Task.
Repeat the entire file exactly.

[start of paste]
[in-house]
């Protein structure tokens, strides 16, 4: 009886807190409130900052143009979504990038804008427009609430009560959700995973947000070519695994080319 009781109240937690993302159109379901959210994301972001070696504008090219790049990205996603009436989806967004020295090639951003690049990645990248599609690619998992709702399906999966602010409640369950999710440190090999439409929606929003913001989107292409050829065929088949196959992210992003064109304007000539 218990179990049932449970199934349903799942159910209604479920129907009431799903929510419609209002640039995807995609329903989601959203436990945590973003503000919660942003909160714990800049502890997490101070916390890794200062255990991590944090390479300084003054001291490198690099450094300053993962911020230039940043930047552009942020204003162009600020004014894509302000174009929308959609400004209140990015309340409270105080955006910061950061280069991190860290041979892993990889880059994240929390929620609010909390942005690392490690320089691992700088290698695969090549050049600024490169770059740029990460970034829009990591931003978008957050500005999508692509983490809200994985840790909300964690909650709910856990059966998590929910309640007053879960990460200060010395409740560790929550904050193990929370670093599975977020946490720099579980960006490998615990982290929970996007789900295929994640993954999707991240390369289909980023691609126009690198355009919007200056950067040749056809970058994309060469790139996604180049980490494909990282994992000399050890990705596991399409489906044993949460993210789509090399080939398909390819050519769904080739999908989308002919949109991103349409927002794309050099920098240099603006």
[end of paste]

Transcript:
[in-house]
């Protein structure tokens, strides 16, 4: 009886807190409130900052143009979504990038804008427009609430009560959700995973947000070519695994080319 009781109240937690993302159109379901959210994301972001070696504008090219790049990205996603009436989806967004020295090639951003690049990645990248599609690619998992709702399906999966602010409640369950999710440190090999439409929606929003913001989107292409050829065929088949196959992210992003064109304007000539 218990179990049932449970199934349903799942159910209604479920129907009431799903929510419609209002640039995807995609329903989601959203436990945590973003503000919660942003909160714990800049502890997490101070916390890794200062255990991590944090390479300084003054001291490198690099450094300053993962911020230039940043930047552009942020204003162009600020004014894509302000174009929308959609400004209140990015309340409270105080955006910061950061280069991190860290041979892993990889880059994240929390929620609010909390942005690392490690320089691992700088290698695969090549050049600024490169770059740029990460970034829009990591931003978008957050500005999508692509983490809200994985840790909300964690909650709910856990059966998590929910309640007053879960990460200060010395409740560790929550904050193990929370670093599975977020946490720099579980960006490998615990982290929970996007789900295929994640993954999707991240390369289909980023691609126009690198355009919007200056950067040749056809970058994309060469790139996604180049980490494909990282994992000399050890990705596991399409489906044993949460993210789509090399080939398909390819050519769904080739999908989308002919949109991103349409927002794309050099920098240099603006």